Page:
Also, at the last mixing of the curds 1 tsp. salt can be added for flavor and to encourage the final whey release.
The final draining time will depend on your preference for texture.
The longer it drains, the drier and stiffer (less spreadable) the final
cheese. I drain mine here about 16-20 hours for a nice firm cream
cheese but still quite spreadable.
If you find your cream cheese with too much moisture, then simply
drain it a bit longer next time. Remember that warmer draining
temperatures will drain moisture more quickly. Also, the rate of
draining will depend on different milk qualities and higher fat milks
will drain more slowly.
Finishing the cream cheese:
When the cheese has reached its final consistency, you can then use a
spoon to blend it well in a bowl for a more homogenous cheese. This
would be the time to add any herbs, spices, etc. and to adjust the salt
to your taste. You may even use fresh herbs in this because it should
all be eaten fresh within a few days.
I transfer mine to small clean and sanitized plastic tubs with lids
and store at fridge temps. Freshness is never a problem here because
it's gone in just a few days. You should easily get 8-10 days or even
more of storage for this cheese.
My yield is normally about 1.5-2 pints of cream cheese from the original 5 pints of milk/cream.
- If your curd is too soft at the end of the initial ripening time, wait a few more hours (up to another 4-6 hrs). If this does not help, try keeping the milk 3-5F warmer on the next try. Also, you can increase the rennet up to double the recommendation.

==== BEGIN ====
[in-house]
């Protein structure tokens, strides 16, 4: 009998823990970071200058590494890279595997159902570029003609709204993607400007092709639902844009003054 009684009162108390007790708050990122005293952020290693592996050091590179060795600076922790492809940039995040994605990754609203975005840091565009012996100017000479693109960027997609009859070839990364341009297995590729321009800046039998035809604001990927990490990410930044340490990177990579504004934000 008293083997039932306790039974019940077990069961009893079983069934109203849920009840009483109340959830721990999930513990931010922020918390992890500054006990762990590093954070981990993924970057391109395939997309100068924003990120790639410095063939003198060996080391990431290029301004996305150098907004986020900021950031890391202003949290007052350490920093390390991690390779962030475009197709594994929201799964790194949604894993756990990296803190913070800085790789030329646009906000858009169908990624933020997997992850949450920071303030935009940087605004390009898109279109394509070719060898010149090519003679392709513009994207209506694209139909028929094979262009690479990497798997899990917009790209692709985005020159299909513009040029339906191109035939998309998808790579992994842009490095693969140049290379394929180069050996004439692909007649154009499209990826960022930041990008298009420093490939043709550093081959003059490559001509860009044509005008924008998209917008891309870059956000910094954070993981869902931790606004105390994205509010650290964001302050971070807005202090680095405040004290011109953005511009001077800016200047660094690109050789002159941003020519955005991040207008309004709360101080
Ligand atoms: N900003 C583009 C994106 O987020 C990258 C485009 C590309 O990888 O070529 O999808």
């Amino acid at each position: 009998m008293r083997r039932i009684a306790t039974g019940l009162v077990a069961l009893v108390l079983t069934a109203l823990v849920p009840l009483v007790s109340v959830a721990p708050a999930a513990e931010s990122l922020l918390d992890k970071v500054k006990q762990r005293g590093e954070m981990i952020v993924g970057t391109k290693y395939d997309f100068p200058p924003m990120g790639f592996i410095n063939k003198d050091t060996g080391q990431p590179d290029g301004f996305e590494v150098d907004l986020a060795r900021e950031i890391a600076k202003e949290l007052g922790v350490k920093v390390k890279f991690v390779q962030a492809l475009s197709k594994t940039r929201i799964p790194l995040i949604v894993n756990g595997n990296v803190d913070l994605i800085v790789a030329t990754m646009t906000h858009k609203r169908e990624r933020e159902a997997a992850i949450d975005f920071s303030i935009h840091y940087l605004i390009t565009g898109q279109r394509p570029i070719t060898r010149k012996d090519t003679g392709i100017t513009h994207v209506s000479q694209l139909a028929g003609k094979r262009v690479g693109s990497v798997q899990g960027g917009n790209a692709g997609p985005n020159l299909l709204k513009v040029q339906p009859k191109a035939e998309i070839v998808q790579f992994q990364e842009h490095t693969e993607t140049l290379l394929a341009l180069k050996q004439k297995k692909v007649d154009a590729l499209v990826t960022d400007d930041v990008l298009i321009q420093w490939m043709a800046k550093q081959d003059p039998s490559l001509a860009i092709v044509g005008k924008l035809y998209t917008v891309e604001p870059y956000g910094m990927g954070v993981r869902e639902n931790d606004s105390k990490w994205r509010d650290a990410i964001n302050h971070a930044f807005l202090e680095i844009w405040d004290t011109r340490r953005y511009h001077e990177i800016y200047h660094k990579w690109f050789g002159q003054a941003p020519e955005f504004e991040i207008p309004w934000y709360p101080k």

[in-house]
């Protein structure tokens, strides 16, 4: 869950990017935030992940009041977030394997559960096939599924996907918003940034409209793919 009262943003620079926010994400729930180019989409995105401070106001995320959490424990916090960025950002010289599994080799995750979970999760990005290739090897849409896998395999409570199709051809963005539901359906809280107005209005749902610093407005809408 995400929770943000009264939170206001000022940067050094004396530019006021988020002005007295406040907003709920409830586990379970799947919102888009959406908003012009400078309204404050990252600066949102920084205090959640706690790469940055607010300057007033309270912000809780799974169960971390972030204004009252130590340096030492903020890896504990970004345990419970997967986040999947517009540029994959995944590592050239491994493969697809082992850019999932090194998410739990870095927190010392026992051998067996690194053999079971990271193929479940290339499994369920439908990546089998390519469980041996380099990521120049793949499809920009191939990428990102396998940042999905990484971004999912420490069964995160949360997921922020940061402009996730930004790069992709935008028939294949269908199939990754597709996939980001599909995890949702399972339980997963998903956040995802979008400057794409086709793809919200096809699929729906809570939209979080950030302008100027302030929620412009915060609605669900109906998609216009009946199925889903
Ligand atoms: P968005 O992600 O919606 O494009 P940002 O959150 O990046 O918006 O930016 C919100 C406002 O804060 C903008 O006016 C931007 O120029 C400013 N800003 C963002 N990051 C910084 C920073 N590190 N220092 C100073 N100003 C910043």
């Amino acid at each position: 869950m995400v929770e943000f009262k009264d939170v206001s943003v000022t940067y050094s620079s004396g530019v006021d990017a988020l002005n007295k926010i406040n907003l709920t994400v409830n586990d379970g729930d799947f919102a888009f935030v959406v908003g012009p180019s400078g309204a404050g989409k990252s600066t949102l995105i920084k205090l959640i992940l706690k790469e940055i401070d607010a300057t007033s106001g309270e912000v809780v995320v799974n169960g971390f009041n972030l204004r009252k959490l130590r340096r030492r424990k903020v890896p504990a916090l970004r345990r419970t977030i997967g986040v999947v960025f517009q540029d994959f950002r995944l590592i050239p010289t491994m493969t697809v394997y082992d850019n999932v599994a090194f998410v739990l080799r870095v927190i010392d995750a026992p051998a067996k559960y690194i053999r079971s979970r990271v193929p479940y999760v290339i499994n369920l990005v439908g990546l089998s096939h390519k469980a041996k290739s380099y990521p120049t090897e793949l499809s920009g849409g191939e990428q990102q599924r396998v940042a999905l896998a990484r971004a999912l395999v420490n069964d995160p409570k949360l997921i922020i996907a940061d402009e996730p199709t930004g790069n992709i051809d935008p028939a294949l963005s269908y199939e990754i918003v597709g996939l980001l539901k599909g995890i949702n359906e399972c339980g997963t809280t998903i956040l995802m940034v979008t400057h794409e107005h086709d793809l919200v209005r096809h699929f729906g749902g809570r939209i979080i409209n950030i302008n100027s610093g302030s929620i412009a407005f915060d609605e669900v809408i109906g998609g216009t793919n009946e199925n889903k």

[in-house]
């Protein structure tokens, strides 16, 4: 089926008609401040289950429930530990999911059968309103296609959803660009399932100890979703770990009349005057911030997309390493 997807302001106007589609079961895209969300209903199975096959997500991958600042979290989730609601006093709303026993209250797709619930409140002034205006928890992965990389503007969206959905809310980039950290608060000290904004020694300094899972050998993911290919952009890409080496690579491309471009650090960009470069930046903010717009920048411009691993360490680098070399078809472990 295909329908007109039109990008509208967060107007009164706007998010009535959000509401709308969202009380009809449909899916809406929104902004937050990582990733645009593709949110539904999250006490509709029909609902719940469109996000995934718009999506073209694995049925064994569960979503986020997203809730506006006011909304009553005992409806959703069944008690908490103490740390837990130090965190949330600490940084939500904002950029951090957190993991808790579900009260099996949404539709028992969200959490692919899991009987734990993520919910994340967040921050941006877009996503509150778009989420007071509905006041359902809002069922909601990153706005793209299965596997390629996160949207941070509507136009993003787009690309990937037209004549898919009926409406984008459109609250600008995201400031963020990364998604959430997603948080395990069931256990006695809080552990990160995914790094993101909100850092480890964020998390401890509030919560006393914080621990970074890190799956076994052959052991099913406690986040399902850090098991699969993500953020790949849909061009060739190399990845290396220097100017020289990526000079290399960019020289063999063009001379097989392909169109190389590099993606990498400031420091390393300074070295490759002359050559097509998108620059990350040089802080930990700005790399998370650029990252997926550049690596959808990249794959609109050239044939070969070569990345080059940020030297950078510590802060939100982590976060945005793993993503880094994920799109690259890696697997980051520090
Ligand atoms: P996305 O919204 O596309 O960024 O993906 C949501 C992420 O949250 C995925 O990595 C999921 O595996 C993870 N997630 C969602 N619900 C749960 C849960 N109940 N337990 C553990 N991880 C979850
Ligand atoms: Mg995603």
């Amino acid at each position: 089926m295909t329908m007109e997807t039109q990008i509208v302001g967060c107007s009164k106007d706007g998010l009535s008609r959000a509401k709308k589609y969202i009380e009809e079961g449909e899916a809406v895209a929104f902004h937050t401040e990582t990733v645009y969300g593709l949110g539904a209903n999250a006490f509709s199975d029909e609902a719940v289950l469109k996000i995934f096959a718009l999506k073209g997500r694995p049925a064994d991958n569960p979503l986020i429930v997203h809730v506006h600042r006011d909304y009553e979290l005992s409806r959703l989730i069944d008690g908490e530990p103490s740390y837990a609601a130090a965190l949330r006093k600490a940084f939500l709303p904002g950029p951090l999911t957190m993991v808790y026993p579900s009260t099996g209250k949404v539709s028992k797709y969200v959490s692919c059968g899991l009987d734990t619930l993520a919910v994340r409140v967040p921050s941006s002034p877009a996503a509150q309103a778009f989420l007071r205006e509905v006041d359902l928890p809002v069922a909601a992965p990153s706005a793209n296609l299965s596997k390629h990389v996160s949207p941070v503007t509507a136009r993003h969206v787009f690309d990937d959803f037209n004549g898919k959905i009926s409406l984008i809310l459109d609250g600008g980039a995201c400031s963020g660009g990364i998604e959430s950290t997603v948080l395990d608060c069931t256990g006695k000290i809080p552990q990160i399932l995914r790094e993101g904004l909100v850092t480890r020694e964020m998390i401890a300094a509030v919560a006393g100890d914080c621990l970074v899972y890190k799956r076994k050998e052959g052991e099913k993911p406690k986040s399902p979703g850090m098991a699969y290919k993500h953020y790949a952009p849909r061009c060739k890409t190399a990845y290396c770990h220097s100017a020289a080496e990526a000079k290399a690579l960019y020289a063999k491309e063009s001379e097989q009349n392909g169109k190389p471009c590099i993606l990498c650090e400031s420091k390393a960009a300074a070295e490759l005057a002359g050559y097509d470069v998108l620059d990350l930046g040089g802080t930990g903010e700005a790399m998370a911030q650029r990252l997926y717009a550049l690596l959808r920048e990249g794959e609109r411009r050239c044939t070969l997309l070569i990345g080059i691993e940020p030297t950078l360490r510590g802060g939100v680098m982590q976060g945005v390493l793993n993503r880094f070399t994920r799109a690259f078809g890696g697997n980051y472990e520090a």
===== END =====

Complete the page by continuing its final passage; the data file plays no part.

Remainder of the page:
- If your final cheese is too acid, then use less time in the initial ripening phase OR use a bit less culture.
- If your final cheese is too dry, use less draining time in the cloth. If too moist use more.
That's it for this month. Enjoy your new adventure in cheese making.
Tip from a customer!!
"Just a tip for long incubations requiring
temperatures of 86-100F: If your oven has a Proofer setting, you can use
that. If not, you can use a poor mans proofer, in which you boil 2 cups
of water in a pot or large glass measuring cup, cover it and put it in
the oven for 15 minutes while you heat your milk. Remove the pot and put
in the cultured milk. The oven will stay a balmy 92-96F for hours!!"
Jim, our tech man, had this to add: There are many other ways to do this
as well. Mine is to use an insulated cooler with bottles of warm water
to hold the temps. This will keep your oven open for use and you can
move the cooler out of the way.
||Other Cereals containing gluten
||Milk (including lactose)
||Sulphur Dioxide & Sulphits (> 10 mg/kg)
This culture makes a great butter milk. My wife is very fond of butter milk especially with a little salt. Ever since I started making the b.m. she'll drink it again!
So much fun using the buttermilk!!!
So I ended up with a gallon of organic pasteurized milk and some of these packets of culture. I do not like buttermilk to drink, or milk. But I made 4 liters of this. It was beautiful and really thick. With my buttermilk this weekend, I made 1. The world's best biscuits, 2. UNBElievable pancakes, 3. Cool buttermilk blue cheese dressing for my salad, 4. Cornbread, 5. Two pints of crazy good buttermilk sour cream. And I still have 2 liters of this stuff to play with. I have it in old fashioned jars with glass and rubber tops. It's pretty and I'm happy to say that I am loving this way of making buttermilk. It's not like anything I've ever had and it elevates each of the things I've made in my kitchen to a whole new level.